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But if he is one of the immortals come down from heaven, [200] then is this some new thing which the gods are planning; for ever heretofore have they been wont to appear to us in manifest form, when we sacrifice to them glorious hecatombs, and they feast among us, sitting even where we sit. Aye, and if one of us as a lone wayfarer meets them, [205] they use no concealment, for we are of near kin to them, as are the Cyclopes and the wild tribes of the Giants.” Then Odysseus of many wiles answered him, and said: “Alcinous, far from thee be that thought; for I am not like the immortals, who hold broad heaven, [210] either in stature or in form, but like mortal men. Whomsoever ye know among men who bear greatest burden of woe, to them might I liken myself in my sorrows. Yea, and I could tell a yet longer tale of all the evils which I have endured by the will of the gods. [215] But as for me, suffer me now to eat, despite my grief; for there is nothing more shameless than a hateful belly, which bids a man perforce take thought thereof, be he never so sore distressed and laden with grief at heart, even as I, too, am laden with grief at heart, yet ever does my belly [220] bid me eat and drink, and makes me forget all that I have suffered, and commands me to eat my fill. But do ye make haste at break of day, that ye may set me, hapless one, on the soil of my native land, even after my many woes. Yea, let life leave me, when I have seen once more [225] my possessions, my slaves, and my great high-roofed house.” So he spoke, and they all praised his words, and bade send the stranger on his way, since he had spoken fittingly. Then when they had poured libations, and had drunk to their heart's content, they went each man to his home, to take their rest, [230] and goodly Odysseus was left behind in the hall, and beside him sat Arete and godlike Alcinous; and the handmaids cleared away the dishes of the feast. Then white-armed Arete was the first to speak; for, as she saw it, she knew his [235] fair raiment, the mantle and tunic, which she herself had wrought with her handmaids. And she spoke, and addressed him with winged words: “Stranger, this question will I myself ask thee first. Who art thou among men, and from whence? Who gave thee this raiment? Didst thou not say that thou camest hither wandering over the sea?”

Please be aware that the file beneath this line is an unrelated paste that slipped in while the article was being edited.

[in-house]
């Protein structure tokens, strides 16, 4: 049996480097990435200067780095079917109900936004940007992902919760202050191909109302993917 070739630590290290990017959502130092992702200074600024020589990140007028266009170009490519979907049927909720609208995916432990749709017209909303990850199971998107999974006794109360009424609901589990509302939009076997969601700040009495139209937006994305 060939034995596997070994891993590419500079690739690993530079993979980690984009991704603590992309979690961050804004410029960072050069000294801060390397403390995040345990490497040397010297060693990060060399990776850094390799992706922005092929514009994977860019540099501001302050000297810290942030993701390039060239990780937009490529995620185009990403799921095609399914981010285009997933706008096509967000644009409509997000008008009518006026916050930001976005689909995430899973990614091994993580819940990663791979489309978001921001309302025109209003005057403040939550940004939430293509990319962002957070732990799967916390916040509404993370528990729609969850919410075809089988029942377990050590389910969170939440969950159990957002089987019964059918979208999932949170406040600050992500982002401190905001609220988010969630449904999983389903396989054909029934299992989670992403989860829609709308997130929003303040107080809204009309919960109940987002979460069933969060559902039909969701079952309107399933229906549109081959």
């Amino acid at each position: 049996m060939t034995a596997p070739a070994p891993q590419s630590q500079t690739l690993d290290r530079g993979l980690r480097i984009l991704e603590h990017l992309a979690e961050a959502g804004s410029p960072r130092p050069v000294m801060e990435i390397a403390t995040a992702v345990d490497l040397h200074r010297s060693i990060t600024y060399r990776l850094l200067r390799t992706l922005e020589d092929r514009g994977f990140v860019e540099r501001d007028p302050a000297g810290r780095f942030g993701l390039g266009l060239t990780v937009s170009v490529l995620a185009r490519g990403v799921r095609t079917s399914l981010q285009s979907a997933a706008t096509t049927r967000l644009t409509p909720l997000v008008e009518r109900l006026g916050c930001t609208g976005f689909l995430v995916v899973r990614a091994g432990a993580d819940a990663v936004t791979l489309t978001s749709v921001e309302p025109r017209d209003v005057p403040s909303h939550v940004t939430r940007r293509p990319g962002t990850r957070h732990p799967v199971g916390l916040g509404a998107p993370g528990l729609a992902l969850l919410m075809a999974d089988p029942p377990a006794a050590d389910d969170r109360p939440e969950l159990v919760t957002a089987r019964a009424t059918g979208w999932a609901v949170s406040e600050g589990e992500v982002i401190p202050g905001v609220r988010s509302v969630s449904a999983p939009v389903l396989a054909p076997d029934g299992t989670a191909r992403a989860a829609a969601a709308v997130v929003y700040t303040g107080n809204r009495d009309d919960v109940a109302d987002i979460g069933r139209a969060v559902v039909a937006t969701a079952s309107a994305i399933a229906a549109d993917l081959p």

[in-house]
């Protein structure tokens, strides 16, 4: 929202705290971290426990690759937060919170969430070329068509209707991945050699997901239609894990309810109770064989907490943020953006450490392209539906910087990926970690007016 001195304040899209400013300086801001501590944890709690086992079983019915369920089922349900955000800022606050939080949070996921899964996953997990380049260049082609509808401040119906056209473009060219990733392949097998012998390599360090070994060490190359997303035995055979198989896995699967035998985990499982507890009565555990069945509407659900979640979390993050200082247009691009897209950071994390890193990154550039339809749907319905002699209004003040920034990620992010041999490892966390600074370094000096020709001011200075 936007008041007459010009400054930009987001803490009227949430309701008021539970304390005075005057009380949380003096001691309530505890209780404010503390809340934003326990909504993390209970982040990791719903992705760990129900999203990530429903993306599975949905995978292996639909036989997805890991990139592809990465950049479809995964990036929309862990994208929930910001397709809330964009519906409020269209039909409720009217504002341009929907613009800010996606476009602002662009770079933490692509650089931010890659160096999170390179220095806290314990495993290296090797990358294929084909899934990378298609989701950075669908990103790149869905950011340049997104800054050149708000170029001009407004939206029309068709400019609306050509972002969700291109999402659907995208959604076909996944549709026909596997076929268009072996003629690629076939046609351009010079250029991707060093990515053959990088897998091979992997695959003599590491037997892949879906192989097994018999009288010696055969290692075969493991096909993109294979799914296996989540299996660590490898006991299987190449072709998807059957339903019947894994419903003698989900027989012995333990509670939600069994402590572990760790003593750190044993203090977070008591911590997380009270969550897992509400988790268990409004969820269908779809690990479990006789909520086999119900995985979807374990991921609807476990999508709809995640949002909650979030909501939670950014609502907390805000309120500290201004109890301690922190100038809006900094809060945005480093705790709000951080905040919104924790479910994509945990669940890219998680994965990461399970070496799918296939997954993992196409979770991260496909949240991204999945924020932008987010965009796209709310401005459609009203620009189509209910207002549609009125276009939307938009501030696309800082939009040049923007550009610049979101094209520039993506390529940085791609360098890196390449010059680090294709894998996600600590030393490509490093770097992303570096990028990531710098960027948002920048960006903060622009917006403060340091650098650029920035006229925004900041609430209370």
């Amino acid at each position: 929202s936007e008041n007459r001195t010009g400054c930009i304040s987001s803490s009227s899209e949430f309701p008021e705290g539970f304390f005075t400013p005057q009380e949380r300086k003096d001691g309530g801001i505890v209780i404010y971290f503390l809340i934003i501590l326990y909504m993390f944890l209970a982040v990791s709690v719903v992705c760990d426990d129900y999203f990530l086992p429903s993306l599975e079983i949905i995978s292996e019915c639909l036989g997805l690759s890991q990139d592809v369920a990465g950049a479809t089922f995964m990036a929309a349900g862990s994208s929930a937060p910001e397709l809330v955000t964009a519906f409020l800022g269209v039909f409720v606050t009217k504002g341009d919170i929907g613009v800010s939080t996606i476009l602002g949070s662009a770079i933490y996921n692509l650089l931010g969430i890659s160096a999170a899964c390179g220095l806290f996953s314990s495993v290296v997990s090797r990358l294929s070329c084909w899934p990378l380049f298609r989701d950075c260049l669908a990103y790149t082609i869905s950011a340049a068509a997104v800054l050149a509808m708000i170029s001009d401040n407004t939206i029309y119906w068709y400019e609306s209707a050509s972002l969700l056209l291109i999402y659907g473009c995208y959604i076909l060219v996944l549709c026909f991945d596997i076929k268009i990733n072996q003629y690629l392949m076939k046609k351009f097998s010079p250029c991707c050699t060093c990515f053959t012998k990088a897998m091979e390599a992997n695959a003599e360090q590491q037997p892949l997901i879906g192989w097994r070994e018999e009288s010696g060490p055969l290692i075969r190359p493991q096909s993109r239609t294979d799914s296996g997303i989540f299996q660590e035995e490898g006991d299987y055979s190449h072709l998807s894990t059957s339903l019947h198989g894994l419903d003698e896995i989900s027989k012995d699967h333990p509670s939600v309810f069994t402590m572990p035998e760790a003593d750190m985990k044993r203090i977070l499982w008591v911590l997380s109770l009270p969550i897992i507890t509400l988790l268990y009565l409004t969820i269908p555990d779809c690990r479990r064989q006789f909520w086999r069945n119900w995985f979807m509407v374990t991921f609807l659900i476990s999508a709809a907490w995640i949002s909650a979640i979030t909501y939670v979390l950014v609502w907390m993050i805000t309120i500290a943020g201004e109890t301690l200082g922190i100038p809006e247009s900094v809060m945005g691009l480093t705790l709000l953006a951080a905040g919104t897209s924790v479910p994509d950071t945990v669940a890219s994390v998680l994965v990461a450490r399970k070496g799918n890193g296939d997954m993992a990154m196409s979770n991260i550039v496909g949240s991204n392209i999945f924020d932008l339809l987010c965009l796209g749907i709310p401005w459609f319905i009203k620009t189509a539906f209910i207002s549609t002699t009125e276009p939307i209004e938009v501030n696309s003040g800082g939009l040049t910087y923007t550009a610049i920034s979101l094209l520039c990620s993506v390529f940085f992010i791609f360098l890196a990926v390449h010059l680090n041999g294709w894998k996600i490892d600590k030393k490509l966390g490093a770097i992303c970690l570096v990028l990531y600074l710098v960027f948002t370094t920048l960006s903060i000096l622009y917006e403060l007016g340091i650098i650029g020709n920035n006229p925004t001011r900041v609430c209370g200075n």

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  • Commentary references to this page (2):
    • Walter Leaf, Commentary on the Iliad (1900), 10.71
    • Walter Leaf, Commentary on the Iliad (1900), 20.128
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